On Tuesday, I was waiting for a bus to take me to Obalende when I saw a woman calling “Obalende, Obalende.” She was in the bus a few feet away from me but I could not imagine a woman doing the work of a bus conductor and not enter her bus. This will not be the first time I have seen women driving danfo buses or acting as bus conductors, but it’s so rare I always wonder why, each time I see them.
When I entered this bus, the first thing that hit me was how clean the bus was, even though it was old, the interior was very clean. I thought I was the only one that observed it, but the men in front of me said their thoughts aloud. “Ah see as the bus dey shine, because woman dey inside.” They laughed.
The woman only smiled back. As we continued our trip to Obalende, she went about her work with so much dignity. She didn’t hang at the side, but sat in the seat closest to the door. She said welcome to passengers as they boarded and thank you when they paid. She spoke calmly as if she was in an office.
There was just an air about her, and nobody was rude to her, not even the uniform wearing agberos who take joy in harassing bus conductors. They called her Iya or madam. She gave them their money and it was a smooth ride. Although faces can be deceiving, the woman looked like she would be in her mid-40s, definitely not a Sisi.
I noticed she was quite cosy with the driver then later I discovered they are a married couple. I sighed. I wondered what life had thrown at them that they are now using this bus which might not even be theirs to hustle. Because we are Nigerians, someone in the bus asked the man why he is allowing his wife do this kind of work. The woman smiled a brief smile, the type that says where will I start talking from? But it was the man who said, ‘our children must eat and go school, so we go do anything we fit for dem.”
Soon we were in Obalende and off I went. The couple stayed in my mind as I kept wondering what might have gone wrong or why they were both hustling as bus driver and conductor. Were they making enough money? While I am a feminist, and believe a woman can do anything she wants to do without restrictions, I still felt sorry that she had to do that work. Lagos is a crazy place. I hope that things turn around for that family.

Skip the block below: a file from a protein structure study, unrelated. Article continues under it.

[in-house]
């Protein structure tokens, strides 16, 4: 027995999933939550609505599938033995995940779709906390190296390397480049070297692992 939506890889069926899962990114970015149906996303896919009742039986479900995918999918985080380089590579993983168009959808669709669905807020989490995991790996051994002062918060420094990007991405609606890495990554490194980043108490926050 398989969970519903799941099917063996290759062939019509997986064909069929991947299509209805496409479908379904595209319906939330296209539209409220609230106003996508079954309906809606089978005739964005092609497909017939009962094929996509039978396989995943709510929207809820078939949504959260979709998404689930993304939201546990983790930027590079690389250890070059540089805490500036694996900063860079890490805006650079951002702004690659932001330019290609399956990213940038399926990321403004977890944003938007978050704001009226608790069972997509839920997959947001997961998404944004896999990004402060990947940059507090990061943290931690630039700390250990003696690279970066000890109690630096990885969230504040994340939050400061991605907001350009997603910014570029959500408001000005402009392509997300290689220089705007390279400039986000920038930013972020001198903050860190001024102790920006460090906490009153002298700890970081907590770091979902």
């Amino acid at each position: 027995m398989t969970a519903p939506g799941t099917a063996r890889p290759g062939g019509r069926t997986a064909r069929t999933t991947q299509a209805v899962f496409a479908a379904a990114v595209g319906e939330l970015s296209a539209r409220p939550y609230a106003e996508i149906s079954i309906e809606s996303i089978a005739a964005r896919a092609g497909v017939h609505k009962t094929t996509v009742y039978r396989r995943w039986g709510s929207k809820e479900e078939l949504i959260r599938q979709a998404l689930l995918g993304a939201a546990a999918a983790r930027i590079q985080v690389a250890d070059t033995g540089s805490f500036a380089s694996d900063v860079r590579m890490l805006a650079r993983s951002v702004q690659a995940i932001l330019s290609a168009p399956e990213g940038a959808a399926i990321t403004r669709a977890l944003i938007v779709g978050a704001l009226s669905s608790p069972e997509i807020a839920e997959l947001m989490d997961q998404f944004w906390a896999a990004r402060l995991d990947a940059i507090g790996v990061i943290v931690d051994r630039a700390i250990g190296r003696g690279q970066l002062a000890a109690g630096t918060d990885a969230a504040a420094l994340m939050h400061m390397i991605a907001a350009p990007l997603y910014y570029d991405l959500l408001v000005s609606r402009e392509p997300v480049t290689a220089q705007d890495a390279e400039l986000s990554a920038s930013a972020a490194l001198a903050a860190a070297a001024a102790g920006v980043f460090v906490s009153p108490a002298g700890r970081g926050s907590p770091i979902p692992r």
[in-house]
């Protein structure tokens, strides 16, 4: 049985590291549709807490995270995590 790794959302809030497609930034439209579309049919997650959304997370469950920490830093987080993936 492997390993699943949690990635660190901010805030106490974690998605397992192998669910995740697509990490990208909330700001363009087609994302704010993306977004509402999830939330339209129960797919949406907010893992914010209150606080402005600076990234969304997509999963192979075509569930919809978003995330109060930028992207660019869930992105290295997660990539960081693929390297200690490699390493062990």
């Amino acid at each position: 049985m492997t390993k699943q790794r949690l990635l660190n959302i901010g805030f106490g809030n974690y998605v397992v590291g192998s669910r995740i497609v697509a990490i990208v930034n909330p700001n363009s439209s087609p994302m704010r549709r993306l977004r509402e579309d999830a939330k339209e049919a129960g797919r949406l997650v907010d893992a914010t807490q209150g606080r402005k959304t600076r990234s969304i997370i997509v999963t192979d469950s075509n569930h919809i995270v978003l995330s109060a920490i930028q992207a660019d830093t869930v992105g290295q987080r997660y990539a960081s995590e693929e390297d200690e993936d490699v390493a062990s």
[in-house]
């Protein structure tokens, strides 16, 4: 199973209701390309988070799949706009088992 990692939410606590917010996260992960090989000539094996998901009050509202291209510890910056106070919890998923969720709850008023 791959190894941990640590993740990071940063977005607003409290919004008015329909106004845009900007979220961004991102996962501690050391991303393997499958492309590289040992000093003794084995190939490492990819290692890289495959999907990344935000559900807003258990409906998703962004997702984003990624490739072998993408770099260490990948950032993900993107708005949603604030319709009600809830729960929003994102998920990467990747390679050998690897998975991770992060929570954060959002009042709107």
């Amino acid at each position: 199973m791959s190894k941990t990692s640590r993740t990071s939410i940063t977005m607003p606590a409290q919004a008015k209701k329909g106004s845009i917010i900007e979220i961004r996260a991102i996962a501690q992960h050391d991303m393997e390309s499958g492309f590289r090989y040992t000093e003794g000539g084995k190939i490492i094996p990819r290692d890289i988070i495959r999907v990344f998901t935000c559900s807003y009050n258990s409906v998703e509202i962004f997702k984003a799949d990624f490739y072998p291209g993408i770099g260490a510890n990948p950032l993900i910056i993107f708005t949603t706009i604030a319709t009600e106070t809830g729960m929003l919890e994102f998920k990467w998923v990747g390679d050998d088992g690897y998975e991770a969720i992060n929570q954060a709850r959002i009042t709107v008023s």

By Wednesday thoughts of the woman and her husband had receded to the back of my mind until I heard news of what our National Grandfather said about young people in Nigeria. I didn’t think of myself and my friends, people I know who break their backs to make an honest living, at least not those of us who have university education and some skills; we can survive as being lazy.
It was this couple I thought of, and other Nigerians like them who are striving under very harsh conditions, pushing despite our government’s failure to put things in place for us to excel. Nigerians can excel at anything, as long as the government is not involved.
Our National Grandfather spoke the thoughts of older Nigerians; he is not the first to say young people are lazy. He is not the first to assume that, we, from a generation suffering from their waste and bad decisions, who are making waves around the globe, are lazy and want handouts.
The hashtag is trending #LazyNigerianYouths, people are angry. The state house released a smelly statement to say the President said ‘some’ not ‘all’ as if that is a justification for anything.
My question is dear lazy Nigerian youths are you going to be angry enough to go get your PVCs and vote?